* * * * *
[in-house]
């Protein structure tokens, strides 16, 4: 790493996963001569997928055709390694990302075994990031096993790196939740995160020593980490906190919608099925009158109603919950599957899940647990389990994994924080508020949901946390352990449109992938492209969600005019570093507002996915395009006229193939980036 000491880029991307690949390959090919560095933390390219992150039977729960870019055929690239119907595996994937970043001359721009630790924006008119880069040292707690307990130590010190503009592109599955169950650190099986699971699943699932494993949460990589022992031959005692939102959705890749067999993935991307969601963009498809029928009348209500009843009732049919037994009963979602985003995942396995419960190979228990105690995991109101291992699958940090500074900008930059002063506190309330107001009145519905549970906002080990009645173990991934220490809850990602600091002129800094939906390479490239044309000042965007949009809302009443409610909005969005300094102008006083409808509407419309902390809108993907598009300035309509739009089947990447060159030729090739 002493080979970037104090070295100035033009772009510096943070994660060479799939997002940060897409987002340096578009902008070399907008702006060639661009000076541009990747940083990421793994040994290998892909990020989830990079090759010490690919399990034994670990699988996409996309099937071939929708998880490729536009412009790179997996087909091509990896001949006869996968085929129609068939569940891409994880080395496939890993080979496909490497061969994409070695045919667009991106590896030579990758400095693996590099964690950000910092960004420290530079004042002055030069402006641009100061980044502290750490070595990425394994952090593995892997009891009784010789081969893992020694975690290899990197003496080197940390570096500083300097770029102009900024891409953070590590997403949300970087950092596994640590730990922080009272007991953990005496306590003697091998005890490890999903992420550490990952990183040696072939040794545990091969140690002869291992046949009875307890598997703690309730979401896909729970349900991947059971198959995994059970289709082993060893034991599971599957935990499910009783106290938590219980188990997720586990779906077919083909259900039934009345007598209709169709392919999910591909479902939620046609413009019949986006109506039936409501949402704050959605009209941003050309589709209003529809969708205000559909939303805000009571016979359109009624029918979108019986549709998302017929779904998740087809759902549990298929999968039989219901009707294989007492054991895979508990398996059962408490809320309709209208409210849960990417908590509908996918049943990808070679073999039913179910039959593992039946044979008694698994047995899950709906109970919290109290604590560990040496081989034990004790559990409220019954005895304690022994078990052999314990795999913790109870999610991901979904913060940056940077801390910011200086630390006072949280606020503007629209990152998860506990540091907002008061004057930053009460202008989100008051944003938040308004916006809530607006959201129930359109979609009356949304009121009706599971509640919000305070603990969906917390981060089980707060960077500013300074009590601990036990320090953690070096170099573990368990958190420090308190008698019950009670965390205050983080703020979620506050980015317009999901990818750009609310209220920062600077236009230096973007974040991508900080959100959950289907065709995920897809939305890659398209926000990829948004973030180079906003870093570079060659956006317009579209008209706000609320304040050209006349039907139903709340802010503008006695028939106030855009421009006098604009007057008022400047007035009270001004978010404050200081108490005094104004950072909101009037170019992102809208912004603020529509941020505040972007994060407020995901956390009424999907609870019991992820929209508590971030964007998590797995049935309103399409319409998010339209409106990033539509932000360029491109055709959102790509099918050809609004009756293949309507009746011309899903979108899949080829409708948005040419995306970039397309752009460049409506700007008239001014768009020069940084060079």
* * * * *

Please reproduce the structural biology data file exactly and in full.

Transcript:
[in-house]
């Protein structure tokens, strides 16, 4: 790493996963001569997928055709390694990302075994990031096993790196939740995160020593980490906190919608099925009158109603919950599957899940647990389990994994924080508020949901946390352990449109992938492209969600005019570093507002996915395009006229193939980036 000491880029991307690949390959090919560095933390390219992150039977729960870019055929690239119907595996994937970043001359721009630790924006008119880069040292707690307990130590010190503009592109599955169950650190099986699971699943699932494993949460990589022992031959005692939102959705890749067999993935991307969601963009498809029928009348209500009843009732049919037994009963979602985003995942396995419960190979228990105690995991109101291992699958940090500074900008930059002063506190309330107001009145519905549970906002080990009645173990991934220490809850990602600091002129800094939906390479490239044309000042965007949009809302009443409610909005969005300094102008006083409808509407419309902390809108993907598009300035309509739009089947990447060159030729090739 002493080979970037104090070295100035033009772009510096943070994660060479799939997002940060897409987002340096578009902008070399907008702006060639661009000076541009990747940083990421793994040994290998892909990020989830990079090759010490690919399990034994670990699988996409996309099937071939929708998880490729536009412009790179997996087909091509990896001949006869996968085929129609068939569940891409994880080395496939890993080979496909490497061969994409070695045919667009991106590896030579990758400095693996590099964690950000910092960004420290530079004042002055030069402006641009100061980044502290750490070595990425394994952090593995892997009891009784010789081969893992020694975690290899990197003496080197940390570096500083300097770029102009900024891409953070590590997403949300970087950092596994640590730990922080009272007991953990005496306590003697091998005890490890999903992420550490990952990183040696072939040794545990091969140690002869291992046949009875307890598997703690309730979401896909729970349900991947059971198959995994059970289709082993060893034991599971599957935990499910009783106290938590219980188990997720586990779906077919083909259900039934009345007598209709169709392919999910591909479902939620046609413009019949986006109506039936409501949402704050959605009209941003050309589709209003529809969708205000559909939303805000009571016979359109009624029918979108019986549709998302017929779904998740087809759902549990298929999968039989219901009707294989007492054991895979508990398996059962408490809320309709209208409210849960990417908590509908996918049943990808070679073999039913179910039959593992039946044979008694698994047995899950709906109970919290109290604590560990040496081989034990004790559990409220019954005895304690022994078990052999314990795999913790109870999610991901979904913060940056940077801390910011200086630390006072949280606020503007629209990152998860506990540091907002008061004057930053009460202008989100008051944003938040308004916006809530607006959201129930359109979609009356949304009121009706599971509640919000305070603990969906917390981060089980707060960077500013300074009590601990036990320090953690070096170099573990368990958190420090308190008698019950009670965390205050983080703020979620506050980015317009999901990818750009609310209220920062600077236009230096973007974040991508900080959100959950289907065709995920897809939305890659398209926000990829948004973030180079906003870093570079060659956006317009579209008209706000609320304040050209006349039907139903709340802010503008006695028939106030855009421009006098604009007057008022400047007035009270001004978010404050200081108490005094104004950072909101009037170019992102809208912004603020529509941020505040972007994060407020995901956390009424999907609870019991992820929209508590971030964007998590797995049935309103399409319409998010339209409106990033539509932000360029491109055709959102790509099918050809609004009756293949309507009746011309899903979108899949080829409708948005040419995306970039397309752009460049409506700007008239001014768009020069940084060079």